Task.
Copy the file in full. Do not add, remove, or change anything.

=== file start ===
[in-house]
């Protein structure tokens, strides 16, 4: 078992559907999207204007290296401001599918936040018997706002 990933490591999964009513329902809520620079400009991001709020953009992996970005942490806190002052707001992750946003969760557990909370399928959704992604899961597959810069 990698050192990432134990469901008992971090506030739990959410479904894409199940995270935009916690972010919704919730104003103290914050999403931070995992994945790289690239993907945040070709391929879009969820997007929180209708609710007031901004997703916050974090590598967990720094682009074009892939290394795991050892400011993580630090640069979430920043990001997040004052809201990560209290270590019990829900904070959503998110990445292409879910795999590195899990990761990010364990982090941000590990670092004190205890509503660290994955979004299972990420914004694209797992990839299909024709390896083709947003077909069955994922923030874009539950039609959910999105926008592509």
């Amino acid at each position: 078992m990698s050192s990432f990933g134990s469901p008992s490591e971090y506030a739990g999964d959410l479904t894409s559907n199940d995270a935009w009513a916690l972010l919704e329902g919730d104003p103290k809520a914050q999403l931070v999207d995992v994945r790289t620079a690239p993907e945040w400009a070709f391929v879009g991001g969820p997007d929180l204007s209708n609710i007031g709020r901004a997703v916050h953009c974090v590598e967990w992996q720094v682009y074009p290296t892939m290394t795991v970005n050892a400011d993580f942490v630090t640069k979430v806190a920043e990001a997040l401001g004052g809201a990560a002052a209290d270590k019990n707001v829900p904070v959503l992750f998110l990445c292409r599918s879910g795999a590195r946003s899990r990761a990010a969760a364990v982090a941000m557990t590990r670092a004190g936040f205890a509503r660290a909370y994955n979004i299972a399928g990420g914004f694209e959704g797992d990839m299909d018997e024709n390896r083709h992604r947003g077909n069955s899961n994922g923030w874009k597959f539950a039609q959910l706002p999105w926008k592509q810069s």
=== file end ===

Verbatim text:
[in-house]
């Protein structure tokens, strides 16, 4: 078992559907999207204007290296401001599918936040018997706002 990933490591999964009513329902809520620079400009991001709020953009992996970005942490806190002052707001992750946003969760557990909370399928959704992604899961597959810069 990698050192990432134990469901008992971090506030739990959410479904894409199940995270935009916690972010919704919730104003103290914050999403931070995992994945790289690239993907945040070709391929879009969820997007929180209708609710007031901004997703916050974090590598967990720094682009074009892939290394795991050892400011993580630090640069979430920043990001997040004052809201990560209290270590019990829900904070959503998110990445292409879910795999590195899990990761990010364990982090941000590990670092004190205890509503660290994955979004299972990420914004694209797992990839299909024709390896083709947003077909069955994922923030874009539950039609959910999105926008592509």
């Amino acid at each position: 078992m990698s050192s990432f990933g134990s469901p008992s490591e971090y506030a739990g999964d959410l479904t894409s559907n199940d995270a935009w009513a916690l972010l919704e329902g919730d104003p103290k809520a914050q999403l931070v999207d995992v994945r790289t620079a690239p993907e945040w400009a070709f391929v879009g991001g969820p997007d929180l204007s209708n609710i007031g709020r901004a997703v916050h953009c974090v590598e967990w992996q720094v682009y074009p290296t892939m290394t795991v970005n050892a400011d993580f942490v630090t640069k979430v806190a920043e990001a997040l401001g004052g809201a990560a002052a209290d270590k019990n707001v829900p904070v959503l992750f998110l990445c292409r599918s879910g795999a590195r946003s899990r990761a990010a969760a364990v982090a941000m557990t590990r670092a004190g936040f205890a509503r660290a909370y994955n979004i299972a399928g990420g914004f694209e959704g797992d990839m299909d018997e024709n390896r083709h992604r947003g077909n069955s899961n994922g923030w874009k597959f539950a039609q959910l706002p999105w926008k592509q810069s």